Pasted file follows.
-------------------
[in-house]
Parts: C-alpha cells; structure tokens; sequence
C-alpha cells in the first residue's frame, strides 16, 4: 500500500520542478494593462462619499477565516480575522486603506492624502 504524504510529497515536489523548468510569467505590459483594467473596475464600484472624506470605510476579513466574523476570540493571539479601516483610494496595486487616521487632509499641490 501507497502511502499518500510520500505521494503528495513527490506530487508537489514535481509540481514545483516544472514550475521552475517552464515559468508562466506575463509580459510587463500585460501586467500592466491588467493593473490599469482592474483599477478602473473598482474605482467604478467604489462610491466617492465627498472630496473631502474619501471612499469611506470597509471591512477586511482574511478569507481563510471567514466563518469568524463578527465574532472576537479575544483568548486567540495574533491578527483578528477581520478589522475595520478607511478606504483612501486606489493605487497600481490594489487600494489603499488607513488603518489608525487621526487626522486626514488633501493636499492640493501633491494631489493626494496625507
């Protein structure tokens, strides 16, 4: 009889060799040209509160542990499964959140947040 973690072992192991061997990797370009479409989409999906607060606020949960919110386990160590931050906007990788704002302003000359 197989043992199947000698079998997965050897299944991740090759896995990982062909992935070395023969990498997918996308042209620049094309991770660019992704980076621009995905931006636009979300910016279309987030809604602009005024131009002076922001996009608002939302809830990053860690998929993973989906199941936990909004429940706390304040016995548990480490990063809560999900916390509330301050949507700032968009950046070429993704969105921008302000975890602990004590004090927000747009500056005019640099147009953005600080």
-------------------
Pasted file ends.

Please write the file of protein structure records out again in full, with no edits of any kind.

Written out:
[in-house]
Parts: C-alpha cells; structure tokens; sequence
C-alpha cells in the first residue's frame, strides 16, 4: 500500500520542478494593462462619499477565516480575522486603506492624502 504524504510529497515536489523548468510569467505590459483594467473596475464600484472624506470605510476579513466574523476570540493571539479601516483610494496595486487616521487632509499641490 501507497502511502499518500510520500505521494503528495513527490506530487508537489514535481509540481514545483516544472514550475521552475517552464515559468508562466506575463509580459510587463500585460501586467500592466491588467493593473490599469482592474483599477478602473473598482474605482467604478467604489462610491466617492465627498472630496473631502474619501471612499469611506470597509471591512477586511482574511478569507481563510471567514466563518469568524463578527465574532472576537479575544483568548486567540495574533491578527483578528477581520478589522475595520478607511478606504483612501486606489493605487497600481490594489487600494489603499488607513488603518489608525487621526487626522486626514488633501493636499492640493501633491494631489493626494496625507
């Protein structure tokens, strides 16, 4: 009889060799040209509160542990499964959140947040 973690072992192991061997990797370009479409989409999906607060606020949960919110386990160590931050906007990788704002302003000359 197989043992199947000698079998997965050897299944991740090759896995990982062909992935070395023969990498997918996308042209620049094309991770660019992704980076621009995905931006636009979300910016279309987030809604602009005024131009002076922001996009608002939302809830990053860690998929993973989906199941936990909004429940706390304040016995548990480490990063809560999900916390509330301050949507700032968009950046070429993704969105921008302000975890602990004590004090927000747009500056005019640099147009953005600080």